On the other hand, a living trust – also known as inter vivos trust – is a legally binding document that is drawn up for the purpose of controlling ownership to a person's assets in his or her entire lifetime, and for allocating those properties after death.
The creator or the grantor may also appoint a trustee who will implement the terms indicated in the living trust in case he or she becomes incapacitated or unwilling to perform the duty.
In comparison to a will, the grantor does not necessarily have to pass away for the living trust to take effect. As the name implies, this legal document is effective during the creator's lifetime.
A living trust however is only recommended for people who own a considerable amount of assets and finances. In other words, the necessity to create one is largely dependent on your circumstances, financially speaking.
If still haven’t decided which type of legal to choose, you might as well pick both for as long as the two are applicable to your needs and circumstances.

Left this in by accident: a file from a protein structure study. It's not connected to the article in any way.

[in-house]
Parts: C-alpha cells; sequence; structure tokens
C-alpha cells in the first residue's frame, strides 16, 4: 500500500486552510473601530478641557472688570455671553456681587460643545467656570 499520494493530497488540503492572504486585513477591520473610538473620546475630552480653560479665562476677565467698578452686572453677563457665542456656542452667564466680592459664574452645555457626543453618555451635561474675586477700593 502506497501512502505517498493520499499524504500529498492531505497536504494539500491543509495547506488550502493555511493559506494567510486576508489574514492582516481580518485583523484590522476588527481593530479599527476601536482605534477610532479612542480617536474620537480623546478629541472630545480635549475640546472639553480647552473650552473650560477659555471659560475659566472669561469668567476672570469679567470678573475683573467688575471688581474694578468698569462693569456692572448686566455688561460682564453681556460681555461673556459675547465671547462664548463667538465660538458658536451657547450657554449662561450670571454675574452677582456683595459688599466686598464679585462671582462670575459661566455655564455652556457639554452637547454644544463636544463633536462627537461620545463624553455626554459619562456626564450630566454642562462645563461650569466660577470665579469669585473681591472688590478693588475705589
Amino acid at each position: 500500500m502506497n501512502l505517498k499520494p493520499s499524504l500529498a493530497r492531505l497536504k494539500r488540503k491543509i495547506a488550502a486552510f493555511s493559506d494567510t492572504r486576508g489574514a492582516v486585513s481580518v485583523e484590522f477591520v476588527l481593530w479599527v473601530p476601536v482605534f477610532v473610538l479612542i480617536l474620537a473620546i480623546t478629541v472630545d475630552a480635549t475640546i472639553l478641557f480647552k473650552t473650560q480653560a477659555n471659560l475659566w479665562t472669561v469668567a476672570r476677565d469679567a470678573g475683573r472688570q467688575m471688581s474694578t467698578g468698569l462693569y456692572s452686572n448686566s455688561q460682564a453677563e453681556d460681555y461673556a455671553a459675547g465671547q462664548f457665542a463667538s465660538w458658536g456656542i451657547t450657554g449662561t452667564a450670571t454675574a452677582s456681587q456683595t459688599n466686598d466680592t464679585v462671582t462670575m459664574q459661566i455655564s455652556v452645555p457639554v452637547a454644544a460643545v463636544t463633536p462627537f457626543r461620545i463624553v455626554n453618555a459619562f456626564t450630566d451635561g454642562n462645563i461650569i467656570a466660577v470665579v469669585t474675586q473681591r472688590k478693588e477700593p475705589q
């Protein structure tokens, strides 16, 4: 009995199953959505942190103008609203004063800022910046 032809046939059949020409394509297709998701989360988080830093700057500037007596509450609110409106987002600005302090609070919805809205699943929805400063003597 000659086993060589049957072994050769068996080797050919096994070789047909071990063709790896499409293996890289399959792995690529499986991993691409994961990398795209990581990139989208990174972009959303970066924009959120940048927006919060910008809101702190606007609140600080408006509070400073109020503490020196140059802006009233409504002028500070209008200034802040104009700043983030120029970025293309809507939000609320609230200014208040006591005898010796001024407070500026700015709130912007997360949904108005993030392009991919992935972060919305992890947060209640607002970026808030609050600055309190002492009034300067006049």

The obvious similarity is in the financial aspect. Living wills make it possible for you to save your family from all the trouble of paying for enormous hospital bills, provided that your medical condition appears to be beyond any possibility of recovery. On the other hand, living trusts lay emphasis on the need to properly manage your assets according to your preferences.
On the whole, living wills or living trusts make it possible for you to put things in order while you still can. Also, both legal documents allow you to prepare for the inevitable and the unknown.